Now comes a first-person account from one Phil Evans validating The Sun’s claim to the headline:

“Being 73, my memory is suspect, but here's what I recall.

“The headline appeared in The Evening Sun in the 1960s. At the time I was a young city editor. On the day in question, the first copies of the first edition arrived in the newsroom around 10 a.m., I spotted the headline on the lead story in the food section. I went immediately to the Women's Department and confronted the food editor, a spinster of considerable age, and suggested that the headline be changed. When she asked why, I decided that an explanation would be awkward and took it upon myself to make the change, which I did before the next edition. So, the headline ran in just one of the five daily editions The Evening Sun was producing in those days. I don't know if the same headline ever appeared in The Washington Post.”

Mr. Evans’ memory is just fine with us, and The Sun’s claim, or more properly The Evening Sun's claim, to the (somewhat dubious) honor of having produced this legendary headline stands unchallenged.

Posted by John McIntyre at 5:30 PM | | Comments (1)

August 21, 2007

The most important part of the story

Let’s do away with bylines, says Craig Stoltz, who goes on to explain that he means eliminating the single-author credit at the top of a news article in favor of a listing of all the people involved in the reporting, writing and editing of the article.

Mr. Stoltz has highlighted a point not well understood by many readers, that a newspaper article is a collaboration involving a number of people. The byline indicates the primacy of the reporting and (sometimes) the writing of the article, but many hands may have been involved in the final, published version.

The paper’s institutional responsibility for the published article used to be represented by a lack of bylines. A byline was once something that a reporter earned by an unusual effort. (Watch out, children, he’s back to the Olden Times again.) Exceptions were made for columns and other opinion pieces. Today, of course, a 20-line brief will arrive with a reporter’s name appended to it, and reporters accumulate bylines as avidly as a Cheyenne warrior counting coup.

I wonder sometimes whether readers pay much attention to bylines. Surely teachers know who has the education beat, and lawyers know who is writing about the courts. Fans of sports teams know which reporters are writing about the Ravens and the Orioles, and express strong feelings about them. But I suspect that readers do not generally pay bylines much attention.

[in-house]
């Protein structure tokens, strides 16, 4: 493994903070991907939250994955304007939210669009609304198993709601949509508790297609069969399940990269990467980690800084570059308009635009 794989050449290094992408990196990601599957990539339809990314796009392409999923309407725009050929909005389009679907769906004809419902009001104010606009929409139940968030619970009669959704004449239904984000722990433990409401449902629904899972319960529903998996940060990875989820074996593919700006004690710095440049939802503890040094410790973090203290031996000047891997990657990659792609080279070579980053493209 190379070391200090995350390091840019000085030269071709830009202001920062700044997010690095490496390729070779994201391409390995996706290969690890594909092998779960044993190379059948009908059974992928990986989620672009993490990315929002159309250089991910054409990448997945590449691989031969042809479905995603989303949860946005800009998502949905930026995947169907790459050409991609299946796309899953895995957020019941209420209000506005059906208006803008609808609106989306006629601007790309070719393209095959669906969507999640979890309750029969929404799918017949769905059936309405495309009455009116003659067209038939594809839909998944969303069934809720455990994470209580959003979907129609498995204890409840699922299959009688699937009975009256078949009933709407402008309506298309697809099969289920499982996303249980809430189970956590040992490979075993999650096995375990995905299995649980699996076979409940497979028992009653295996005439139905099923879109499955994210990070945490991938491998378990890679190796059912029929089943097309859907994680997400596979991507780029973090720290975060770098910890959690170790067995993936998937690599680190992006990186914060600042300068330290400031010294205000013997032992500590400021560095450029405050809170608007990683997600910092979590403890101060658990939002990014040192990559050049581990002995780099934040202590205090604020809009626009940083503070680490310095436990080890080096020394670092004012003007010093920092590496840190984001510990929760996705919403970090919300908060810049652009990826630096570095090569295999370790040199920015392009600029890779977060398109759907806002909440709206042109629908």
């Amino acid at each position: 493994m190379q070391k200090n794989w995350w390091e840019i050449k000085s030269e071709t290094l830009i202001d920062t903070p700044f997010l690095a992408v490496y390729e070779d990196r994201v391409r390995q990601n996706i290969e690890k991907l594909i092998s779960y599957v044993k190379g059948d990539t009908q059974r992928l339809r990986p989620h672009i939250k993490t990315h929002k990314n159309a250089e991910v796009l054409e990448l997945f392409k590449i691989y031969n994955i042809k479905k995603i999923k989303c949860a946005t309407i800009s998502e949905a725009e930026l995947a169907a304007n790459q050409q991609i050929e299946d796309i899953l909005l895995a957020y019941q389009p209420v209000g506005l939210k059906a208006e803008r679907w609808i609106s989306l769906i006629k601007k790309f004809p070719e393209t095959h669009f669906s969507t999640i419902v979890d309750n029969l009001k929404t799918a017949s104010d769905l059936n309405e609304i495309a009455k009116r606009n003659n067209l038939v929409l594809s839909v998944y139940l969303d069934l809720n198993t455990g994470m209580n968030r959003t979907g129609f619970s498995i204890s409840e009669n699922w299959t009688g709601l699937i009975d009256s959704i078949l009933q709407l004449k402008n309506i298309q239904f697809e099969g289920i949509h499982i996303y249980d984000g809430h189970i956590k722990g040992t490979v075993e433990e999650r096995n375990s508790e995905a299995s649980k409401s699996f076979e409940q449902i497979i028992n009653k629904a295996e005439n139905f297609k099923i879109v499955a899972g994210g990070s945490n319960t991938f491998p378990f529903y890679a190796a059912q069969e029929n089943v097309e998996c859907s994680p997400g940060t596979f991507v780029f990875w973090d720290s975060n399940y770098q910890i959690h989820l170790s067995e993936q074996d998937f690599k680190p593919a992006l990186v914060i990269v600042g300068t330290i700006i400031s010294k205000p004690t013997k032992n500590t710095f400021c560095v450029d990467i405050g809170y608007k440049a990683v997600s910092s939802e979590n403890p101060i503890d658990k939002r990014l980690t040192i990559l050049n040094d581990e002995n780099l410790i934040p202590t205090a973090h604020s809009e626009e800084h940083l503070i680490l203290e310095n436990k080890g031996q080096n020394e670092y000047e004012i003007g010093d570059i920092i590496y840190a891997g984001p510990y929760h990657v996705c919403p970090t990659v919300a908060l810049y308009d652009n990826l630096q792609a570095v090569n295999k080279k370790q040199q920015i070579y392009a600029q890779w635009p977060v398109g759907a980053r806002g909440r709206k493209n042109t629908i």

Giving the names and e-mail addresses of reporters does allow readers to respond directly, and sources or potential sources are able to identify whom they want to talk to. But this could be dealt with easily with contributor credits at the end of the article. In small type.

Names alone will not be enough to satisfy some readers. Some weeks back a gentleman named Bill Dennis, who calls himself the Peoria Pundit, posted remarks at insisting on being given background information about the authors of news articles:

“A piece journalism cannot be fairly evaluated unless the the person doing the evaluating knows what could be operating behind the scenes to inject bias into the reporting. Yes, I want to know of the guy writing about politics is a former Young Republican and if the woman writing about hazardous waste gave cash to the Sierra Club. …

“Without full disclosure and tranparency, news consumers will just continue to assume to worst. In the absence of accurate information, people will fill in the blanks with assumptions. Let news consumers know who the reporters really are what they really stand for, and their trust in the news will grow, not lessen.”

To which I responded with a snotty note, also published at

“So we can't understand a newspaper article unless we know the background of the reporter. Well, let's supply that. While we're at it, let's supply the background of the desk editor who assigned the story, and the managing editor who demanded extensive revisions, and the copy editor who reconstructed sentences and wrote the headline. Probably the page designer and photographer should be included as well. By the time we have given the reader a potted biography of every journalist connected with the story, a 300-word recast press release will carry more apparatus than a variorum edition of ‘Macbeth.’”

I confess a nostalgia for the time when articles could be about the subject, not about us.

Posted by John McIntyre at 3:00 PM | | Comments (3)

No holes in the sky

The Associated Press is to be congratulated for its distinguished addition to the roster of pleonasms.

An article about the mine cave-in in Utah, which The Sun ran in Monday’s editions (without any apparent challenge from the copy desk), carried a reference to underground tunneling.

Posted by John McIntyre at 1:09 PM | | Comments (2)

August 20, 2007

What I've learned

On Sept. 2, I will mark my 21st anniversary at The Sun. It is remarkable how little I’ve learned over this span, but there are a few salient points to pass on.

The paper was always better 10 years ago. (The late Harold A Williams’ The Baltimore Sun, 1837-1987 contains a reference from the 1880s to The Sun as “a once-great paper.”)

Never, never, never, never, never mess with the crossword puzzles.

The reader is always right, though not infrequently wrong.

The worst errors will show up in the big type. (Like pubic safety deputy in a headline in the Maryland section on Aug.8.)